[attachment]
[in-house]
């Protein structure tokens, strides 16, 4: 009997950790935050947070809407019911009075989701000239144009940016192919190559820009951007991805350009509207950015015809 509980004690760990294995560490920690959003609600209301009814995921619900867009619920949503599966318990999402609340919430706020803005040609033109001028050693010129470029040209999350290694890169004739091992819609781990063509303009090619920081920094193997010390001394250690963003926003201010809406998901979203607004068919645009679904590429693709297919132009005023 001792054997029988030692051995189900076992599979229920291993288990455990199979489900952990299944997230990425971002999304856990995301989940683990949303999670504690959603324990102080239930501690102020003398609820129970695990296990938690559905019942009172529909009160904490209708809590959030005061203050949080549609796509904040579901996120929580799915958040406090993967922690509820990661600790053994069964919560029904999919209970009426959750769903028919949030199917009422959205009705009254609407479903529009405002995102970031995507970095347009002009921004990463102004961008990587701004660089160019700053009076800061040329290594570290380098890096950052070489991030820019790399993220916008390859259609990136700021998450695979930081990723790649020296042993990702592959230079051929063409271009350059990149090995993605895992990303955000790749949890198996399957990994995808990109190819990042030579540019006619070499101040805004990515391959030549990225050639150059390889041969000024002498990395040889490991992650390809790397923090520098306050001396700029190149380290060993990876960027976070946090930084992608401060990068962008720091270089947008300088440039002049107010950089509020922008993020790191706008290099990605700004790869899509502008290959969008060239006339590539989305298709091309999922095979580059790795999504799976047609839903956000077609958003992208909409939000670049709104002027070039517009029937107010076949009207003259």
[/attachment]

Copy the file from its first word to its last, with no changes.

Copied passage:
[in-house]
């Protein structure tokens, strides 16, 4: 009997950790935050947070809407019911009075989701000239144009940016192919190559820009951007991805350009509207950015015809 509980004690760990294995560490920690959003609600209301009814995921619900867009619920949503599966318990999402609340919430706020803005040609033109001028050693010129470029040209999350290694890169004739091992819609781990063509303009090619920081920094193997010390001394250690963003926003201010809406998901979203607004068919645009679904590429693709297919132009005023 001792054997029988030692051995189900076992599979229920291993288990455990199979489900952990299944997230990425971002999304856990995301989940683990949303999670504690959603324990102080239930501690102020003398609820129970695990296990938690559905019942009172529909009160904490209708809590959030005061203050949080549609796509904040579901996120929580799915958040406090993967922690509820990661600790053994069964919560029904999919209970009426959750769903028919949030199917009422959205009705009254609407479903529009405002995102970031995507970095347009002009921004990463102004961008990587701004660089160019700053009076800061040329290594570290380098890096950052070489991030820019790399993220916008390859259609990136700021998450695979930081990723790649020296042993990702592959230079051929063409271009350059990149090995993605895992990303955000790749949890198996399957990994995808990109190819990042030579540019006619070499101040805004990515391959030549990225050639150059390889041969000024002498990395040889490991992650390809790397923090520098306050001396700029190149380290060993990876960027976070946090930084992608401060990068962008720091270089947008300088440039002049107010950089509020922008993020790191706008290099990605700004790869899509502008290959969008060239006339590539989305298709091309999922095979580059790795999504799976047609839903956000077609958003992208909409939000670049709104002027070039517009029937107010076949009207003259």